HONG KONG – If having to backpedal on the highly controversial extradition Bill is a bitter pill to swallow, embattled Hong Kong leader Carrie Lam can take comfort in that her decision will be in the interest of the Communist Party of China (CCP), particularly as Taiwan heads to the polls in January to elect a new president.
The reason for this is steeped in history.
China has considered Taiwan to be a renegade province that is part of its territory awaiting reunification.
To persuade Taiwan’s population of 23 million to rejoin motherland, China has dangled the “one country, two systems” principle as a way forward.
This is the principle under which Hong Kong operates. It was devised by China and Britain for the territory to hold on to its high degree of autonomy and freedoms after the 1997 handover.
But doubts and scepticisms have grown with the recent unrest in Hong Kong, sparked by Mrs Lam’s push for an unpopular extradition Bill that would allow Hong Kong to send criminals back to the mainland for trials.
Despite Mrs Lam’s declaration that the Bill was initiated by her as she felt “obliged to find a way to deal with the Taiwan murder case so that justice can be done for the deceased”, critics argued that the move underlines that the chief executive is only accountable to Beijing.
As Mr Phil Chan of the Institute for Security and Development Policy puts it, Mrs Lam’s extradition Bill, her mishandling of it, and the protests in Hong Kong have helped show voters in Taiwan that the “one country, two systems” formula “is at best fragile and at worst illusory”.
President Tsai Ing-wen, who is seeking a second term, is from the independence-leaning Democratic Progressive Party (DPP) and has repeatedly referred to the clashes in Hong Kong last week as a wake-up call.
Her personal popularity may have slipped since her landslide election victory in 2016, but she successfully fended off a surprise primary challenge last Thursday (June 13) from her former premier William Lai, who is more pro-independence.
This shows that people approve of her policies to balance relations with China by getting the United States as a counterweight to Beijing.
Professor Harry Harding of the University of Virginia noted that “what has really helped Tsai’s standing in the polls has been her willingness to explicitly say that ‘one country, two systems’ is unacceptable to Taiwan, and more generally, to stand up against pressure from China”.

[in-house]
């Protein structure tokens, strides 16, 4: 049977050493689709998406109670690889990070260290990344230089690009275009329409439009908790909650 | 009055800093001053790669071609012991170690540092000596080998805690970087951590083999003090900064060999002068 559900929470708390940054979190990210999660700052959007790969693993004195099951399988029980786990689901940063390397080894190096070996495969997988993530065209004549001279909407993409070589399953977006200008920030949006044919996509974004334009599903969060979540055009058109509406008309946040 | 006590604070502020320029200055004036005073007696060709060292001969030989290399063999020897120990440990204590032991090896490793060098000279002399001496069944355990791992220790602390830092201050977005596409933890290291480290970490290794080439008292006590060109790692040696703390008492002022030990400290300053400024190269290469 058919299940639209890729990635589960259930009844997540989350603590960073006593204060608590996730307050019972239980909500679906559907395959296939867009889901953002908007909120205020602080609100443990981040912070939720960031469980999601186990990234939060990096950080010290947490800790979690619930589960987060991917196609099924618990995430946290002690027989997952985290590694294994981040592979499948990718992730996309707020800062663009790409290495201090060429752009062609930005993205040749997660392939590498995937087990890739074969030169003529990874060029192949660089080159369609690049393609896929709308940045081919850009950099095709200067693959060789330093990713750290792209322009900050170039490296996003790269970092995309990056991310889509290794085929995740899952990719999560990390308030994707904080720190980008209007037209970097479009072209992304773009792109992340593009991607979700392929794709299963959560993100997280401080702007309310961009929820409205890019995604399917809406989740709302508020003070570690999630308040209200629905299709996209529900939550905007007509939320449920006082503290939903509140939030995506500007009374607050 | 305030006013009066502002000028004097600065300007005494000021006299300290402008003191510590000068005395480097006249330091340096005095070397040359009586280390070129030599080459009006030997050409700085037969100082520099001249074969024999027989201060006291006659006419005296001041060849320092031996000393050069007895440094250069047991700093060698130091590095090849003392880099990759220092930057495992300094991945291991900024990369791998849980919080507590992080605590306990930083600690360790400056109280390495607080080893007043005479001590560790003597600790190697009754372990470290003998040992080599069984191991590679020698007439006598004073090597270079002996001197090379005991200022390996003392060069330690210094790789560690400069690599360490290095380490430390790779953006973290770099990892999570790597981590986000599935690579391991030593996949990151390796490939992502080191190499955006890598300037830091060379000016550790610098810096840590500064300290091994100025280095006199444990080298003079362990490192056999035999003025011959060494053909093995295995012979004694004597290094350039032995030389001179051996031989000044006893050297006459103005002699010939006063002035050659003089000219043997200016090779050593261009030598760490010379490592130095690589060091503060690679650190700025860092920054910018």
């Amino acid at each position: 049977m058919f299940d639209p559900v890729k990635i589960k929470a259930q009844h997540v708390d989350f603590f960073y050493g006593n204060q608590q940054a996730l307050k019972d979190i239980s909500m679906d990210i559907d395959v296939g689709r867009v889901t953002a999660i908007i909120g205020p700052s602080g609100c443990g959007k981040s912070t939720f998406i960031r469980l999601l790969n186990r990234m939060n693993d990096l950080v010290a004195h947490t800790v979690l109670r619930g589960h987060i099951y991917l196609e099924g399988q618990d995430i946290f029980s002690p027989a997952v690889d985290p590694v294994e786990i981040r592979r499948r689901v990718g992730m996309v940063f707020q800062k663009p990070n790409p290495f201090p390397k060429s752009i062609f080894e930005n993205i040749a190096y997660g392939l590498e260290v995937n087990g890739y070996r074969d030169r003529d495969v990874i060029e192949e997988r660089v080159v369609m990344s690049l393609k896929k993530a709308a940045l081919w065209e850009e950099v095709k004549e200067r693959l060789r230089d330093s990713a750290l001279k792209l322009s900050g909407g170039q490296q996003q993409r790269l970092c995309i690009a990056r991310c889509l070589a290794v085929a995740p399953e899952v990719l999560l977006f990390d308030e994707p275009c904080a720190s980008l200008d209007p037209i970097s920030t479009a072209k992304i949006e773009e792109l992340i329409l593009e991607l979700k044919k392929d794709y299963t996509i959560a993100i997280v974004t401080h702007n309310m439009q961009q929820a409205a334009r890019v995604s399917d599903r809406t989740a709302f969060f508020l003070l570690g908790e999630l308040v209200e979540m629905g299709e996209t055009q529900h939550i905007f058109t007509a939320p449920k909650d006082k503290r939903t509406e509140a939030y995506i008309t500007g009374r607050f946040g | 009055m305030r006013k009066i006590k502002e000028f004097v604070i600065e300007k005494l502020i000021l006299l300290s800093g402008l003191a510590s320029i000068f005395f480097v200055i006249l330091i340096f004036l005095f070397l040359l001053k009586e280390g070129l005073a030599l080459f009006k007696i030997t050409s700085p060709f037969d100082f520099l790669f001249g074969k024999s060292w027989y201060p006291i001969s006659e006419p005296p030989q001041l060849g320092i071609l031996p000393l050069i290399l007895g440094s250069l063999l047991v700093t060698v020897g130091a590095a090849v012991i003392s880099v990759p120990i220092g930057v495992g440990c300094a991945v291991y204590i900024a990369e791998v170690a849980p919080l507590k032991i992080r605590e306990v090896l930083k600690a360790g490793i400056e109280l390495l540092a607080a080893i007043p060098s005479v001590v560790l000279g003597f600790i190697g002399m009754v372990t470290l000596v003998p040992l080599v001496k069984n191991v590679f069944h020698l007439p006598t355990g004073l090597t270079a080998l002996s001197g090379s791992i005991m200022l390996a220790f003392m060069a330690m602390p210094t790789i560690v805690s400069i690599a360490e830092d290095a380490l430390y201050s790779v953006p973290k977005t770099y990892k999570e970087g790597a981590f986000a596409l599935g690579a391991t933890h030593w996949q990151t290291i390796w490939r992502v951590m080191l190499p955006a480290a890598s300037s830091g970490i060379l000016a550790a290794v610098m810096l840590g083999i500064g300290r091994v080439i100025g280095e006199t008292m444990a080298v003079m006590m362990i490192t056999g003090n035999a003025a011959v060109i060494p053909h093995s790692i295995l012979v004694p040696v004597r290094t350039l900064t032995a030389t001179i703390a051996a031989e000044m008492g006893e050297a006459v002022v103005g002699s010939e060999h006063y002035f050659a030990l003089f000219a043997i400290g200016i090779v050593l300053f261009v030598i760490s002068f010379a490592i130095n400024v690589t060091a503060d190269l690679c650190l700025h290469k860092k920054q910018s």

And while Mr Chan is more cautious not to suggest the unrest in Hong Kong helped Ms Tsai with her win, he believes Mrs Lam’s Bill and the fierce protests that have followed have given Ms Tsai “an opportunity to present herself to voters in Taiwan and to foreign governments, and to the CCP, as a stateswoman who has sufficient political acumen and foresight to know where Taiwan’s priorities lie” and how to protect them.
He did qualify that the opposition parties in Taiwan have generally expressed the same views as DPP’s regarding events in Hong Kong and their repercussions for Taiwan.
But the bottomline is this: Ms Tsai can now rise again by rejecting China’s push for unification dialogue based on the “one country, two systems” framework since this is a ticket to Taiwanese voters’ heart.
This is especially when Chinese leader Xi Jinping has refused to rule out using force to assert sovereignty over Taiwan.
For the January 2020 presidential election, it has been reported that the opposition party or Kuomintang (KMT), is likely to nominate populist Kaohsiung Mayor Han Kuo-yu, who has publicly commented on his willingness to seek closer ties with China.
He is trailed by Mr Terry Gou, founder of tech giant Foxconn, who entered the KMT primary in April.
Mr Han would now take his chances alongside four other KMT contenders, including Mr Gou and the former mayor of New Taipei Eric Chu Li-luan, in next month’s primaries.
The winner will then run for presidency against the DPP’s candidate.
Logic dictates that with the unrest in Hong Kong quelled for the time being, Ms Tsai will have less of an excuse to win voters in the upcoming battle by using Mrs Lam’s extradition law.
“Equally importantly, it (unrest in Hong Kong) is not helping the KMT, which the CCP favours over the DPP,” said Prof Harding.
“We’ll have to see who the KMT nominates, what position that candidate takes on cross-Strait relations, and whether there is a significant third-party candidate such as (popular mayor of Taipei) Ko Wen-je, but certainly the prospects for Tsai’s re-election are increasing, despite the trouncing she and the DPP took at in last year’s mayoral or magisterial elections,” he added.
By pressing pause on the divisive extradition Bill, Mrs Lam has not only provided room for the tensions back home to ease a little, she has also removed a key disadvantage facing pro-Beijing candidates in Taiwan, to let them get back to winning the hearts and minds of Taiwanese voters.
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